Today we have two stories that provide stupid defenses, or get of jail free cards for those that break the law.
I like to call the, the Chewbacca Defenses – never heard of that either? Then check out the video at the end of the post.
An Ashland man who prosecutors say was arrested on a first-offense drunken driving charge with a blood-alcohol level of 0.41 — more than five times the legal limit — was freed without bail yesterday.
Richard W. Creighton, 62, was released on personal recognizance after being arraigned in Framingham District Court on charges of drunken driving, negligent operation and failure to stay within marked lanes, said Stephanie Guyotte, a spokeswoman for Middlesex District Attorney Gerard T. Leone.
“We did not request bail because he did not have any previous record,” she said. Efforts to reach Creighton yesterday were unsuccessful.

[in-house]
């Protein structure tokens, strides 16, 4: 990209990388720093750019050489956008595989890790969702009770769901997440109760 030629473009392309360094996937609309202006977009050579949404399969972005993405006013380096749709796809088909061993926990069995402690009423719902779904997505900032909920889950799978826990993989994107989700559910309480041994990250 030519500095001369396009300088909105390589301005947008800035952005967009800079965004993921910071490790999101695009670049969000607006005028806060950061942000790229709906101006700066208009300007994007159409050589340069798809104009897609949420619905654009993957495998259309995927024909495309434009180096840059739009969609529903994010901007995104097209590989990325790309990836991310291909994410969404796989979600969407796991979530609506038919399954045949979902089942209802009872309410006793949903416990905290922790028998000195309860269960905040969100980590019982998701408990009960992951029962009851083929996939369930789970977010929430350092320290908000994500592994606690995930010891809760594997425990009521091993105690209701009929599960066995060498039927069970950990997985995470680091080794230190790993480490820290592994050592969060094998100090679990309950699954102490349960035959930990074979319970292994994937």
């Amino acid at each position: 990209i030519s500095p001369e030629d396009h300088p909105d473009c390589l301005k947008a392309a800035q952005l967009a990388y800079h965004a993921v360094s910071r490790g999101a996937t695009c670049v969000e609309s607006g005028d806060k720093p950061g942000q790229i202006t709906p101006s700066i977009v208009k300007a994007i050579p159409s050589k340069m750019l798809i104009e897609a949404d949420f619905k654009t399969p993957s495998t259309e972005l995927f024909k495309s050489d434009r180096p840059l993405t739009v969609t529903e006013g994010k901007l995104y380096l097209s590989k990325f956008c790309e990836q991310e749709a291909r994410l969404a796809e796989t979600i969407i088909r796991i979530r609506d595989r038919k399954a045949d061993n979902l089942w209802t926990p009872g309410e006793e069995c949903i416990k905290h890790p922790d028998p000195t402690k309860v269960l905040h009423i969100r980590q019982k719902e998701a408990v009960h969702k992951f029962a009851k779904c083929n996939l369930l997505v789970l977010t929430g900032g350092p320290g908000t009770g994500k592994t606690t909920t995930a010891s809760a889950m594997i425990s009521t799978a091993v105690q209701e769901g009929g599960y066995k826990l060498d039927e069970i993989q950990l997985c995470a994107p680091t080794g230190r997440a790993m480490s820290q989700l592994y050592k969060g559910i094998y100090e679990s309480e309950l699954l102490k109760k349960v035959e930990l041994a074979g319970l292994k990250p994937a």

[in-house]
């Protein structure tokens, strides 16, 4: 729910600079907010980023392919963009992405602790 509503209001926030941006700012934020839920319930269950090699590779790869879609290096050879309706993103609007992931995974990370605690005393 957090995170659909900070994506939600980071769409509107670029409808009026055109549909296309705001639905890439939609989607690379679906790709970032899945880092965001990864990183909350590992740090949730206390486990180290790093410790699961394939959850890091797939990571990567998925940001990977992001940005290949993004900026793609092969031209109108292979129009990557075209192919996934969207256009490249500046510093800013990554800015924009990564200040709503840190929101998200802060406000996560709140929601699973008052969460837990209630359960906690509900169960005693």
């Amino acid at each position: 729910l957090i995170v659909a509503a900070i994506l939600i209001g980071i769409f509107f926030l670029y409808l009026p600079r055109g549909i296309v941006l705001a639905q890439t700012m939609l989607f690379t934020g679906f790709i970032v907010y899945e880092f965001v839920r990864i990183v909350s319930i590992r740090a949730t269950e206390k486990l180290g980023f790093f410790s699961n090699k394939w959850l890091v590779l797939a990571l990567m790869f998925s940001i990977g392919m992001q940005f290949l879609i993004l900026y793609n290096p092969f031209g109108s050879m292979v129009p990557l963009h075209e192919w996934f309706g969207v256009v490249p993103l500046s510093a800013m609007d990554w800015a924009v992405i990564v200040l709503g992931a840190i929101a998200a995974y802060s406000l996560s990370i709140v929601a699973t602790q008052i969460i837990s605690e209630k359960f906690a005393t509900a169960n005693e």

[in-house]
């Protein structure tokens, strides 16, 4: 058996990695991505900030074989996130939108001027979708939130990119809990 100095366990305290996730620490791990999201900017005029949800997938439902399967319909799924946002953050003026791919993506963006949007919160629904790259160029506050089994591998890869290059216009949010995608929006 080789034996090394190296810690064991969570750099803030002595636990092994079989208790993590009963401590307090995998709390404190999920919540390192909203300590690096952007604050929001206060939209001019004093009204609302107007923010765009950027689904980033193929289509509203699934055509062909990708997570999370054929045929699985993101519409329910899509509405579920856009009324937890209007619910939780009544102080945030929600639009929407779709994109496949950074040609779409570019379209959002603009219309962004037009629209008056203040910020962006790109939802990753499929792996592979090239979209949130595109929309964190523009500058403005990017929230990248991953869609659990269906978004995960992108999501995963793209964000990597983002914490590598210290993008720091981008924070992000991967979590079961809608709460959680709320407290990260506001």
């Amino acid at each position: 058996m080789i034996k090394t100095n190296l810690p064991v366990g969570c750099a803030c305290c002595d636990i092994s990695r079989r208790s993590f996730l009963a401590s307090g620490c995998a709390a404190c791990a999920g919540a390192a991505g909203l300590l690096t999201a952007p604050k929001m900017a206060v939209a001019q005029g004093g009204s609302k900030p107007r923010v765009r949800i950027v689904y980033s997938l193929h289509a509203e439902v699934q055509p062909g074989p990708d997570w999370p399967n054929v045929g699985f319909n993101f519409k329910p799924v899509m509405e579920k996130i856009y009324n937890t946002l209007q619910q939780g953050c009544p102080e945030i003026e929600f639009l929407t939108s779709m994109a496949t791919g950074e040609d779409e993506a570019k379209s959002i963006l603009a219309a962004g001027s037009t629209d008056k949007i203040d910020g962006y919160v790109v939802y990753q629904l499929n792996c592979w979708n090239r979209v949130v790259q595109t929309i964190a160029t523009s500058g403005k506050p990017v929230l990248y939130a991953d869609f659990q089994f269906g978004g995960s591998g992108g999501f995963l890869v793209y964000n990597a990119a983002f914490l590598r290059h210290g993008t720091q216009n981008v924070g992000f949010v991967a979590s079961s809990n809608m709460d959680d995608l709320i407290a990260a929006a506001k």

Police say a slur-ring, stumbling driver initially denied drinking when officers responded to a midday one-car crash Monday.
“A few moments later, he said he had been drinking vodka earlier at his house,” Framingham police Lt. Ronald Brandolini said.
That someone with such a high blood-alcohol level was even conscious stunned veteran defense attorney William L. Harvey III, whose OUI client list includes President Obama’s illegal-alien half-uncle.
“He was still alive?” Harvey asked. “It could be a red flag that the machine isn’t operating correctly, because it’s so grossly high. That’s close to toxic levels, alcohol poisoning, where he should be dead. He shouldn’t even have been able to put the keys in the ignition.”
The arrest comes weeks after Rhode Island cops accused a Brockton man of blowing 0.384.
A law is on the books in Michigan that will allow medical amnesty for minors who get help for alcohol poisoning either for themselves or someone else.
Under past law, minors under the age of 21 could receive a misdemeanor offense for the purchase, possession or consumption of alcohol.
Lawmakers hope medical amnesty in the new will encourage minors to get help sooner if they or another appear to have alcohol poisoning.
"Ensuring the safety of our youth is a priority,” Gov. Rick Snyder said. “Removing the fear of penalty when seeking emergency assistance can help save lives.”